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Author Guidelines for The American Acupuncturist

All submissions toThe American Acupuncturist should consistently follow these guidelines, which are based on the International Committee of Medical Journal Editors’ (ICMJE) Recommendations for the Conduct, Reporting, Editing, and Publication of Scholarly Work in Medical Journals (http://www.icmje.org/recommendations/). All matters (e.g., format) not specified in these guidelines should be addressed in accordance with the ICMJE Recommendations.

Manuscript submission, peer review, and publication

•  The American Acupuncturist does not publish articles that have been submitted or published elsewhere, although articles published in another language or outside the United States may be considered.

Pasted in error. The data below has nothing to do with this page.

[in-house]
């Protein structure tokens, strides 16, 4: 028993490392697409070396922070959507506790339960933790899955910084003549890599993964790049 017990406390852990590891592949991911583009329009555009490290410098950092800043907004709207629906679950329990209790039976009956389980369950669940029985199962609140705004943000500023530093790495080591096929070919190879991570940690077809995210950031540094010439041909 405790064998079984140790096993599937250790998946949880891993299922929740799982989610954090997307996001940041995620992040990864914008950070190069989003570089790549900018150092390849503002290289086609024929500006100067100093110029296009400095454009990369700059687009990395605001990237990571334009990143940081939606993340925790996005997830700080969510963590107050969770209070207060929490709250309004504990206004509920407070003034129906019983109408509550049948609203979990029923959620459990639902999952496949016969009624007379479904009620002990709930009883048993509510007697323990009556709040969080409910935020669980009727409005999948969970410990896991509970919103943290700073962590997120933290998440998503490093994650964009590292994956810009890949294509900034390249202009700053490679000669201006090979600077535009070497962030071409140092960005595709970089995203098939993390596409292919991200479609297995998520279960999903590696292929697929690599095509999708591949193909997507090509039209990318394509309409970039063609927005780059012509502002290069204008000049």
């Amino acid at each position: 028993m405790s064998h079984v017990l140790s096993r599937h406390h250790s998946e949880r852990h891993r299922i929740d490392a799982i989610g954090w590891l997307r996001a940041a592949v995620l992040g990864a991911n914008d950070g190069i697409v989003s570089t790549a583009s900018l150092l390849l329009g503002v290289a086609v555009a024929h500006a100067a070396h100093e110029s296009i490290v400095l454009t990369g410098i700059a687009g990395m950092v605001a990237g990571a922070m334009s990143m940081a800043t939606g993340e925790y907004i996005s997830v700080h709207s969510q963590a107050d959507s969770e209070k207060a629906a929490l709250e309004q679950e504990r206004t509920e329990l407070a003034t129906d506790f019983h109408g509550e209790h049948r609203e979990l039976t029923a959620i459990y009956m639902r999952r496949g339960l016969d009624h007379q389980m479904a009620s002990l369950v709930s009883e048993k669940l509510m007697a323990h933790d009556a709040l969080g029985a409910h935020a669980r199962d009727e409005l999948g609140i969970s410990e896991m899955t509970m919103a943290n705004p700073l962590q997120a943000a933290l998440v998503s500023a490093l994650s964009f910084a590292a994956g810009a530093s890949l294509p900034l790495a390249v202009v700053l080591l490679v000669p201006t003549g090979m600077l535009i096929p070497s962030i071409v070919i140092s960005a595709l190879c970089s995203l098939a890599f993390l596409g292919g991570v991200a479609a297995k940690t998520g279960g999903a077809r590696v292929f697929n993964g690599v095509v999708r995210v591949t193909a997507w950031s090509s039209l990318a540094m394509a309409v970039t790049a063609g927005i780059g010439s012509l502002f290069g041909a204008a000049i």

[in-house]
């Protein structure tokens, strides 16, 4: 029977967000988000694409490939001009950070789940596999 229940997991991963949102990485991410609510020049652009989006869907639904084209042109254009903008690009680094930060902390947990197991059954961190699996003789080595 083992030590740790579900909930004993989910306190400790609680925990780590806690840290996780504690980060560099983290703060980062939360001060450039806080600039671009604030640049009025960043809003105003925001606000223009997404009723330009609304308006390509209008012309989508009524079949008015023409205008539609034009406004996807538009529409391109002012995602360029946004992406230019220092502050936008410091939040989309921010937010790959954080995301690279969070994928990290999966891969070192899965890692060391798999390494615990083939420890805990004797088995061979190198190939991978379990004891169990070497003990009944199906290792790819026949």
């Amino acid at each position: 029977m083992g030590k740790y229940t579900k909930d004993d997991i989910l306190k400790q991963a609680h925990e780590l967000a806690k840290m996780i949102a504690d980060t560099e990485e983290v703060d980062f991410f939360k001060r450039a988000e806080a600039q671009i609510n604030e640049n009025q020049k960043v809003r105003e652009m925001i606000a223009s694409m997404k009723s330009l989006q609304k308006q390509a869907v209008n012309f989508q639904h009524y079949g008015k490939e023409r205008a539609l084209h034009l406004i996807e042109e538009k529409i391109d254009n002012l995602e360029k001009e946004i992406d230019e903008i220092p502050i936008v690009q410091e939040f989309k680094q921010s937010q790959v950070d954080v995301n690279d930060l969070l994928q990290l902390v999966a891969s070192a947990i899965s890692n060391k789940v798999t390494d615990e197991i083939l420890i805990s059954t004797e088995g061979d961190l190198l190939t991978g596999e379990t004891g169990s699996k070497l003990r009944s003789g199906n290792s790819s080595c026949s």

•  Authors must offer their article exclusively to The American Acupuncturist.
•  Manuscripts should be submitted in an electronic format, preferably Microsoft Word, to submit@aaaomonline.org

Submission Deadlines
 Spring Issue
  January 2
 Summer Issue
  April 1
 Fall Issue
  July 1
 Winter Issue
  October 1

•  Manuscripts are evaluated by at least two peer reviewers and can be accepted for publication (with major or minor revisions) or rejected based on the reviewers’ comments. Authors are typically notified of these decisions within 60 days from submission. Rejected articles that have been revised according to the reviewers’ comments may be resubmitted for consideration.
•  Accepted manuscripts are typically reviewed within 60 days. Authors are expected to make prompt revisions during this process.
•  The American Acupuncturist retains the right to publish the author’s article in the printed journal, online, or in other publications as the journal sees fit.
•  Publishing may take up to one year from the acceptance date. Authors receive two copies of the printed issue containing their article.

 

The title page should include

1. Full title of article

2. Authors’ full names, degrees, and affiliations. Every person named as author should have

    a. Conceived or designed the work or collected, analyzed, or interpreted data for the work